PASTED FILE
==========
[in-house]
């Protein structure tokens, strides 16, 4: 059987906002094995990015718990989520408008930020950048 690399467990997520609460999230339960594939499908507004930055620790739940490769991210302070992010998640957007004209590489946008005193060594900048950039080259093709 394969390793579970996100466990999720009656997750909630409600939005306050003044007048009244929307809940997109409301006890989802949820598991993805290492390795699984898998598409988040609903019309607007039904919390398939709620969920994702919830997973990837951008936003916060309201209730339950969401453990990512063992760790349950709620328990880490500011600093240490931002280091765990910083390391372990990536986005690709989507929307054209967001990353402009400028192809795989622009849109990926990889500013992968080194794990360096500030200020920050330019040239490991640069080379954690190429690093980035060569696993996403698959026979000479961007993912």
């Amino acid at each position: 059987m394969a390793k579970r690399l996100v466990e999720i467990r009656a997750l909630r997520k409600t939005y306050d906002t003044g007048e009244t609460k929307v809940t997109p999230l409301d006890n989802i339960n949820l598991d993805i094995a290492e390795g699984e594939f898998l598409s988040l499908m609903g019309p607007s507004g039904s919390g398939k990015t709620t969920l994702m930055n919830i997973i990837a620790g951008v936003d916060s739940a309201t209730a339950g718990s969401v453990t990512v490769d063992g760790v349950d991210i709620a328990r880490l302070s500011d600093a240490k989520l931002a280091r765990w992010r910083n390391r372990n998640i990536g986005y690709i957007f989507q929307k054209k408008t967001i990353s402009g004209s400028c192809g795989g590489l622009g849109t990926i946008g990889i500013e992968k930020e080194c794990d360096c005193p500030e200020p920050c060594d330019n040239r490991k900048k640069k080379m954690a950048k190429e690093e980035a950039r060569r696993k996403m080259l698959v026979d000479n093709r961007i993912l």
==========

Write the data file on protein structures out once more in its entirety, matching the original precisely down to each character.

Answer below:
[in-house]
């Protein structure tokens, strides 16, 4: 059987906002094995990015718990989520408008930020950048 690399467990997520609460999230339960594939499908507004930055620790739940490769991210302070992010998640957007004209590489946008005193060594900048950039080259093709 394969390793579970996100466990999720009656997750909630409600939005306050003044007048009244929307809940997109409301006890989802949820598991993805290492390795699984898998598409988040609903019309607007039904919390398939709620969920994702919830997973990837951008936003916060309201209730339950969401453990990512063992760790349950709620328990880490500011600093240490931002280091765990910083390391372990990536986005690709989507929307054209967001990353402009400028192809795989622009849109990926990889500013992968080194794990360096500030200020920050330019040239490991640069080379954690190429690093980035060569696993996403698959026979000479961007993912």
């Amino acid at each position: 059987m394969a390793k579970r690399l996100v466990e999720i467990r009656a997750l909630r997520k409600t939005y306050d906002t003044g007048e009244t609460k929307v809940t997109p999230l409301d006890n989802i339960n949820l598991d993805i094995a290492e390795g699984e594939f898998l598409s988040l499908m609903g019309p607007s507004g039904s919390g398939k990015t709620t969920l994702m930055n919830i997973i990837a620790g951008v936003d916060s739940a309201t209730a339950g718990s969401v453990t990512v490769d063992g760790v349950d991210i709620a328990r880490l302070s500011d600093a240490k989520l931002a280091r765990w992010r910083n390391r372990n998640i990536g986005y690709i957007f989507q929307k054209k408008t967001i990353s402009g004209s400028c192809g795989g590489l622009g849109t990926i946008g990889i500013e992968k930020e080194c794990d360096c005193p500030e200020p920050c060594d330019n040239r490991k900048k640069k080379m954690a950048k190429e690093e980035a950039r060569r696993k996403m080259l698959v026979d000479n093709r961007i993912l």